28 Jul 2015

New forest safety council meets

3:29 pm on 28 July 2015

The newly created Forest Industry Safety Council (FISC) is holding its first meeting today.

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Photo: RNZ / Diego Opatowski

The council was a key recommendation of the independent safety review panel that released its findings last year after investigating the industry's appalling accident record.

The council, chaired by Dame Alison Paterson, is funded jointly by forest owners and the government and includes representatives from forestry contractors and workers, farm foresters and WorkSafe New Zealand.

Fiona Ewing has just been appointed its National Safety Director.

The council's farm foresters' representative, Ian Jackson, said its job would be to put into effect the findings from the independent review.

"There was lots of recommendations within that review and the idea of the FISC is to oversee the implementation of those and make sure they become very good, concrete programmes within the forest industry, right from workers on up," he said.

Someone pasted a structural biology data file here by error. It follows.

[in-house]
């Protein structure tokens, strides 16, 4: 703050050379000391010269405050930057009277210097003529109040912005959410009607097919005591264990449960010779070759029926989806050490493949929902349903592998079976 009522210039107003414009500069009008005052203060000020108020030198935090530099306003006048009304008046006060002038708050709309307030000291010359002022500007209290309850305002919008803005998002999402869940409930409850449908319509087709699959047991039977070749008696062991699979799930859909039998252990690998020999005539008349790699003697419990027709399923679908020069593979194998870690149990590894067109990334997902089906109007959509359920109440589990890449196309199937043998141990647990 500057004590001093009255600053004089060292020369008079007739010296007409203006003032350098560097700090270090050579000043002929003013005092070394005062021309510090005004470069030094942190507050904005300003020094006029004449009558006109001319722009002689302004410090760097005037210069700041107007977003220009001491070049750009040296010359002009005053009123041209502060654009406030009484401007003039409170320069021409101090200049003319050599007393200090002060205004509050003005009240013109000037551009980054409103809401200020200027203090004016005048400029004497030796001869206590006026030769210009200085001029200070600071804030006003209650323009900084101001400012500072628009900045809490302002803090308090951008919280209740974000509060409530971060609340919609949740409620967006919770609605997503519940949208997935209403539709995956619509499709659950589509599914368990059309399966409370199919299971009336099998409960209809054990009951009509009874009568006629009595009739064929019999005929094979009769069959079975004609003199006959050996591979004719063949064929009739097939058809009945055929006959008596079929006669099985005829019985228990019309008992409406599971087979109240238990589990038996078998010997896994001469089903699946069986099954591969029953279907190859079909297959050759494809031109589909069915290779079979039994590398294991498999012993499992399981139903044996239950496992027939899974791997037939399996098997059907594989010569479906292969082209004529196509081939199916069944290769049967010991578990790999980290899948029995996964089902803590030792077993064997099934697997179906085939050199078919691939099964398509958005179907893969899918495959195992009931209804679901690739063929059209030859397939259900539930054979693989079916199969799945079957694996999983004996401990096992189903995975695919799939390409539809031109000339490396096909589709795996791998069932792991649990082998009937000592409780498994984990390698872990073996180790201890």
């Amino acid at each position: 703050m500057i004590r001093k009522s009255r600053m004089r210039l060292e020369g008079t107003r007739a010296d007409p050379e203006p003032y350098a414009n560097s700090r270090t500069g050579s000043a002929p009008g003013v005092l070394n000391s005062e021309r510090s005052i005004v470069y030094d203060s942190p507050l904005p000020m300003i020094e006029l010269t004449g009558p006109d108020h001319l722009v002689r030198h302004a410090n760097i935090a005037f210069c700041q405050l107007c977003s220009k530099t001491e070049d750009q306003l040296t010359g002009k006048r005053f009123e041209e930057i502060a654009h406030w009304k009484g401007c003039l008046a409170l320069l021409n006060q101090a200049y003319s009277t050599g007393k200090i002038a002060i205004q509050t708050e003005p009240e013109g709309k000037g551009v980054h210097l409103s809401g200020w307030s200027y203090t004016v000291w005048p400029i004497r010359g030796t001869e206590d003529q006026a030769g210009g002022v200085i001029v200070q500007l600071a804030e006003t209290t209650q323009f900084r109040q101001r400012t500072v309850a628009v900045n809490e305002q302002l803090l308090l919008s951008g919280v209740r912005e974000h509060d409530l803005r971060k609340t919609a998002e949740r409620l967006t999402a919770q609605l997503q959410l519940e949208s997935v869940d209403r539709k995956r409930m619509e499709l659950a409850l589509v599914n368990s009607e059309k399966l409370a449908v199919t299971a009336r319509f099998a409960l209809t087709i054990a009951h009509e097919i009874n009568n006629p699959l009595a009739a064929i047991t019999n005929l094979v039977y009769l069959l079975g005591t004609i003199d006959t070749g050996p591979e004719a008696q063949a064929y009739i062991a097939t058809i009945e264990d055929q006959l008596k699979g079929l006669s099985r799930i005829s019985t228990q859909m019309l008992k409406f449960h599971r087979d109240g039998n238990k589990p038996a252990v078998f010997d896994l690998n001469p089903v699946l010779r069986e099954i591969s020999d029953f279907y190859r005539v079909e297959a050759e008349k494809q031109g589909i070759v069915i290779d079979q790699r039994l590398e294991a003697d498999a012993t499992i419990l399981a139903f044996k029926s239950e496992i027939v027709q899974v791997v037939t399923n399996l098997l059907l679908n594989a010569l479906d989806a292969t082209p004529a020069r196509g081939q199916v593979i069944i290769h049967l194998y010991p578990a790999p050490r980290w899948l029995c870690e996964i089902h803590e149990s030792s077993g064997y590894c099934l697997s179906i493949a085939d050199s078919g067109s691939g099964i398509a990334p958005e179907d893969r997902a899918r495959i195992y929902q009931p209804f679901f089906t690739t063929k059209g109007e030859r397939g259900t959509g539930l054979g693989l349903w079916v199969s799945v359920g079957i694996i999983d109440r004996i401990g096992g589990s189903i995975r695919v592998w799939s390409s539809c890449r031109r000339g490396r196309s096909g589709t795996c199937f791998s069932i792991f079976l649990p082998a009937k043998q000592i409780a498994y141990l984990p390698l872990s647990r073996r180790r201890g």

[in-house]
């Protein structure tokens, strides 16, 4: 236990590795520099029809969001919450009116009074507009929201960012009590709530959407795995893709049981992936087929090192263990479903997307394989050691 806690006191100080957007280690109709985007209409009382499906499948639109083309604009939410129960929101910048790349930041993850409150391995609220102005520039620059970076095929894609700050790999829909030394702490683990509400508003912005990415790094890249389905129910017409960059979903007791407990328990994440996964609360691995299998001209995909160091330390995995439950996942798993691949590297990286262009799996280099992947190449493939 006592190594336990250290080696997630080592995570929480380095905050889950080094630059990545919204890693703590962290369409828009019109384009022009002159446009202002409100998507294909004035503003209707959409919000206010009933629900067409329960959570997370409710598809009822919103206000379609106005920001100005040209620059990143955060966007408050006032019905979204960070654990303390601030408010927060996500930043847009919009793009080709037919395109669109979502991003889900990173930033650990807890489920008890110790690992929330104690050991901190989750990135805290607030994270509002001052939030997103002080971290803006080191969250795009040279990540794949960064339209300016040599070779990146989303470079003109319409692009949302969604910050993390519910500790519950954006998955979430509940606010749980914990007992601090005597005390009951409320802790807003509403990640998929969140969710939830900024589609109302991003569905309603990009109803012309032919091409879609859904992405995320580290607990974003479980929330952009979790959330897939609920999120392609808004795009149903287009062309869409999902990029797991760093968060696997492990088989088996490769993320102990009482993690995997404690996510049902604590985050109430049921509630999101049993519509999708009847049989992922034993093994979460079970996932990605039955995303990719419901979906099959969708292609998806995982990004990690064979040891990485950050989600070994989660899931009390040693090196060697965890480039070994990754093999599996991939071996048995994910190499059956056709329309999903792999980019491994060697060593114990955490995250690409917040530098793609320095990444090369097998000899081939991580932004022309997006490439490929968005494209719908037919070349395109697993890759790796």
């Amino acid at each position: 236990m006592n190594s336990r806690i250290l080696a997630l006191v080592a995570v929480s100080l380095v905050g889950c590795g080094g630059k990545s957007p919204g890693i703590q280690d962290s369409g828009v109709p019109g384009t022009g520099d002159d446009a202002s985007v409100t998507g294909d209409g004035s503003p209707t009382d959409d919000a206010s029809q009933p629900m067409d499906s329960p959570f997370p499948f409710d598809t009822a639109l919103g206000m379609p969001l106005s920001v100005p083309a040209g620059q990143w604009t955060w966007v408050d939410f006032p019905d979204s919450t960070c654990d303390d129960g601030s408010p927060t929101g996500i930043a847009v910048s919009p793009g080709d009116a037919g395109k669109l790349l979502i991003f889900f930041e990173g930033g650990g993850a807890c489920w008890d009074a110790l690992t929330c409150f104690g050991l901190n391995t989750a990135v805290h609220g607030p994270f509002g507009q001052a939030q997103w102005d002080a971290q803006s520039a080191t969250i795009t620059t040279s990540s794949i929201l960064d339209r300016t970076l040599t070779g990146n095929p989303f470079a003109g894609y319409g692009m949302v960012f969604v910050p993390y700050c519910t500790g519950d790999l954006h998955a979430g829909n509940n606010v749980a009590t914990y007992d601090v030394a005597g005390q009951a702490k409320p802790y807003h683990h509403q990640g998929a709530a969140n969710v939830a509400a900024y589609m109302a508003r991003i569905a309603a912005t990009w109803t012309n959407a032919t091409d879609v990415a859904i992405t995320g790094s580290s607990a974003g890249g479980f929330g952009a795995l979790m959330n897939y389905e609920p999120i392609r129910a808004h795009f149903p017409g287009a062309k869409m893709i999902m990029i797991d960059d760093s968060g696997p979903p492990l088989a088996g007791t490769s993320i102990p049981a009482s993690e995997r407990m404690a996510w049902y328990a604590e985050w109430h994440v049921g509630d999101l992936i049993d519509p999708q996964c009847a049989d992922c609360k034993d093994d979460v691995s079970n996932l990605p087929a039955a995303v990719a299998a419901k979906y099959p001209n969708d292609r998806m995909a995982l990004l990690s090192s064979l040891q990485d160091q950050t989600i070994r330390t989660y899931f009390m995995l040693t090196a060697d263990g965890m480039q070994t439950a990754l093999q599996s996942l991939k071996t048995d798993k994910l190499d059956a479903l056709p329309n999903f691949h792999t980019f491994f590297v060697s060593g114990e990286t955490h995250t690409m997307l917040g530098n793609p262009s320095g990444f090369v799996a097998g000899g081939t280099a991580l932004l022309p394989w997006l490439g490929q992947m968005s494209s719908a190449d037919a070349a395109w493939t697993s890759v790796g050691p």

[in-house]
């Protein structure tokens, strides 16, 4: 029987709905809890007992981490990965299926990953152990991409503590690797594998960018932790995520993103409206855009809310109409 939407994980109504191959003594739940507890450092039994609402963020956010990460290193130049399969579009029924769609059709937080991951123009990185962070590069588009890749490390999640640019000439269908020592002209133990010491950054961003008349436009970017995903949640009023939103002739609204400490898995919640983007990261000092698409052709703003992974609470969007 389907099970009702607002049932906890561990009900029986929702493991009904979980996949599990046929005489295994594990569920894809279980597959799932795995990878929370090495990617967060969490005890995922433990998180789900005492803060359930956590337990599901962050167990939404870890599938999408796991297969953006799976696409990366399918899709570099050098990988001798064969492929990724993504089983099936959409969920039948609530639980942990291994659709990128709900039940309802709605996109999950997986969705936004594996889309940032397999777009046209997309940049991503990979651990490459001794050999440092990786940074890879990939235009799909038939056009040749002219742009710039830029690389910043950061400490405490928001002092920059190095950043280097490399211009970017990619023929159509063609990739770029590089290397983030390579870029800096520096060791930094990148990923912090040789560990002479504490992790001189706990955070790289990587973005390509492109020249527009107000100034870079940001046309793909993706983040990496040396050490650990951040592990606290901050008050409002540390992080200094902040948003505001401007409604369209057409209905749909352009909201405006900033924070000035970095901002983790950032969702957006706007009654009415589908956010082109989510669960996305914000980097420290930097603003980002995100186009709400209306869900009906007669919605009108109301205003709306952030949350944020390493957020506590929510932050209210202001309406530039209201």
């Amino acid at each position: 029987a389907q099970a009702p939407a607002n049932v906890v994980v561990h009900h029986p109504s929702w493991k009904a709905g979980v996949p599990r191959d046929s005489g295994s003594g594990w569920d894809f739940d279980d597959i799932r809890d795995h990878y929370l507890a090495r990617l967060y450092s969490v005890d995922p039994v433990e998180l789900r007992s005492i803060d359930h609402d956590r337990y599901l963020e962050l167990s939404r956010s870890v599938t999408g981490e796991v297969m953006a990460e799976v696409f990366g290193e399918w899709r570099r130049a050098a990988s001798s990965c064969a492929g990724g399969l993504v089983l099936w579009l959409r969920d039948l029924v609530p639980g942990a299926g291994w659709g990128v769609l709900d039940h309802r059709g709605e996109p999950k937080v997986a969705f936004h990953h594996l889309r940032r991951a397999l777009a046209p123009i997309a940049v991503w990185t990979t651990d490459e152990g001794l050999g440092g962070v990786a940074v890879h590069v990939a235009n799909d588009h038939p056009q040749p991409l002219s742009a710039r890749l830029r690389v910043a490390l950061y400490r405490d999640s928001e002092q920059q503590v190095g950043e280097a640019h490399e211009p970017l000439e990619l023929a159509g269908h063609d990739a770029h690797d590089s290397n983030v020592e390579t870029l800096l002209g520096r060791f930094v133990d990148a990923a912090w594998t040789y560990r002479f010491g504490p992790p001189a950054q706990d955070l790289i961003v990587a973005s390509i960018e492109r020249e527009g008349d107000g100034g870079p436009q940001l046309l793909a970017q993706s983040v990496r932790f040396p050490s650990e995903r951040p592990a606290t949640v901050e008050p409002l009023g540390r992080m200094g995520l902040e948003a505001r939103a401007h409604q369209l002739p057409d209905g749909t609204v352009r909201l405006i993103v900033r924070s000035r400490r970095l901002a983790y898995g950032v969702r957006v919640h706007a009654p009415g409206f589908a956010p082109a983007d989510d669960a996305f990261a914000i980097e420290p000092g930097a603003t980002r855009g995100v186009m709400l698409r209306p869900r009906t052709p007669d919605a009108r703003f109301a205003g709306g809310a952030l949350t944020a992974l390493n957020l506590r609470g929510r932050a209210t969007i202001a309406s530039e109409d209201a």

"Underneath the FISC there will be a number of technical advisory groups which will actually do the nuts and bolts, the FISC itself is very much a an administrative board to ensure that things progress."

The FISC would be the glue that bound together the co-ordinated approach to safety issues in the industry, Mr Jackson said.

"A number of corporate foresters already have their own health and safety programmes and a lot of those may not be able to be improved that much, but there are a number, particularly in the small scale area, which need quite a lot of improvement, so it's a matter of getting everyone up to speed ... and it's great to have government, ACC, and WorkSafe involved in this ... they're directly funding and overseeing the thing, so it's coming at it from all angles."

Mr Jackson said there had been an increased awareness of safety in the forest industry and a significant improvement in the accident rate since 2013, when 10 forestry workers died, and the Forest Safety Council would be aiming to to keep that momentum going.

"Hopefully we have got a change of culture," he said.

"That was one of the main things within the reviews that it needs a change of culture within the forest industry, whether we've got that or not yet, I guess we've had heading up towards two years of reasonably accident and death free, working in the forests, I guess we'll have to run another year or two just to see whether we really have achieved that."